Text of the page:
Maybe you reach for a bar of inexpensive drugstore soap when you hop in the shower. Perhaps you prefer to suds up with something that's a bit more of a splurge. If you had money to wash down the drain—literally—you could buy a bar of the world's most expensive soap which, the BBC reported in 2014, is manufactured in Lebanon and costs a whopping $2,800 due to the fact that it's infused with powdered gold and diamonds. Here are 15 more unreasonably expensive versions of everyday products.
While early liquid soaps like Palmolive—named for the palm and olive oil it's made of—contained ingredients similar to bar soap, today's liquid bath and body cleansers eschew the oil and use petroleum as their base, according to Soap History. They also contain a slew of lathering and cleansing chemicals meant to be easy on the skin. Of course, not all inventions go according to plan. Check out these 13 hilarious inventions that failed spectacularly.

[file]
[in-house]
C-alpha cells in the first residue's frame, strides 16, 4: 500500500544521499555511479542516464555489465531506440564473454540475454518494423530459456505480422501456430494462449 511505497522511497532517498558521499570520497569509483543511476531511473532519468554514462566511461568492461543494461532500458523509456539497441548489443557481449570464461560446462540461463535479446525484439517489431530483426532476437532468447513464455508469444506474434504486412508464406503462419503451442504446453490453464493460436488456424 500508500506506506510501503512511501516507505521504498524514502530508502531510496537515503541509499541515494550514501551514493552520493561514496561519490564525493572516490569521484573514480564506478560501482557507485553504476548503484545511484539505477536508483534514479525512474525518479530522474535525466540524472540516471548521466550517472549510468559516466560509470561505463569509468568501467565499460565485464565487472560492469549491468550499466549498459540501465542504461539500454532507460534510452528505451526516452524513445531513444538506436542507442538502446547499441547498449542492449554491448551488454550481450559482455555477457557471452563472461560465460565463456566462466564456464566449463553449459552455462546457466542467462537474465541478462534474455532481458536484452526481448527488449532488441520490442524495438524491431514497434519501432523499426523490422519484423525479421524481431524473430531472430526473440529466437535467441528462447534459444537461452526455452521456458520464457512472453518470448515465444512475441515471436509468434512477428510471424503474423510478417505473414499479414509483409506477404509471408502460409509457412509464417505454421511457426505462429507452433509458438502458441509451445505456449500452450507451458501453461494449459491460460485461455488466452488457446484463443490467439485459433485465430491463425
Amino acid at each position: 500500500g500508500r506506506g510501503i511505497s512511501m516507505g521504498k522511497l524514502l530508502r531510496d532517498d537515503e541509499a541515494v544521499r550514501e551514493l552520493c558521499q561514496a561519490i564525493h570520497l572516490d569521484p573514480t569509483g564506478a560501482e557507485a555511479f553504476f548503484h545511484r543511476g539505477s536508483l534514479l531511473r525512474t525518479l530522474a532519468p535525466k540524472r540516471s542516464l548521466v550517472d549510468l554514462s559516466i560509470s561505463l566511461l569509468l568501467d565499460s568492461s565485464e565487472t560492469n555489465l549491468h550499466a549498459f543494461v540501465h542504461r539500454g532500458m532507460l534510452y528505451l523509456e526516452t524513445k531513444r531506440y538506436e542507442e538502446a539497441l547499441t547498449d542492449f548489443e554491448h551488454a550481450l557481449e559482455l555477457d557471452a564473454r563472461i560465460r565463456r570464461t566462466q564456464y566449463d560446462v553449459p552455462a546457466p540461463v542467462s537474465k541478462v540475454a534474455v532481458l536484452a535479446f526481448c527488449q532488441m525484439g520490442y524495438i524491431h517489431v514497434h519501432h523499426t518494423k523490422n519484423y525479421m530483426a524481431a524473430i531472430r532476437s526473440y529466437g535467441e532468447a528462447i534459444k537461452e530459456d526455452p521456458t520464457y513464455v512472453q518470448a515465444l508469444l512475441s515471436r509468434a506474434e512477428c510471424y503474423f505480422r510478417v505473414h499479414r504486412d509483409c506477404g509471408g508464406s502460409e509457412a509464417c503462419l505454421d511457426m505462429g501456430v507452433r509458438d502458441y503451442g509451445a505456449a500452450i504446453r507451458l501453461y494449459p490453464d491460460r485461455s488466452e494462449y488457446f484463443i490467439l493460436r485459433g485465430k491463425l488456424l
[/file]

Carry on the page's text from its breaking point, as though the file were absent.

We take it for granted that we can grab a ruler and know, in an instant, how many inches an object is. But long ago, people used parts of their bodies to guesstimate how long or wide something was—like a foot, get it? When folks wanted to standardize measurements, they first had to decide on a metric. Hence, says Survey History, a ruler that used as its base one ten-millionth of the distance from the equator to the North Pole—aka one meter. While no one would dispute the usefulness of rulers, these 7 inventors regretted their creations.
You'd think they'd have been made obsolete by the advent of the computer, but pencils are having a heyday. In fact, as CBS 4 Miami reported in 2017, pencil maker Faber-Castell had its best year of sales ever in 2016, and imports of pencils into the United States increased 40 percent between 2015 and 2016. The reason? Experts posit that we really just love to do things by hand, and pencils are the perfect vehicle.
So, who do we have to thank for this great invention? According to Popular Mechanics, the pencil—from the Latin pencillum, meaning "fine brush"—was born when a trove of graphite was discovered under a felled tree in England in the 16th century. It earned the moniker "black lead," was cut into slivers, wrapped in string, and sold on the street. (And another cool fact: That graphite was also used to make cannonballs.) The most beloved feature of those early pencils? No spilled ink. Here's more about the pencil's strange history.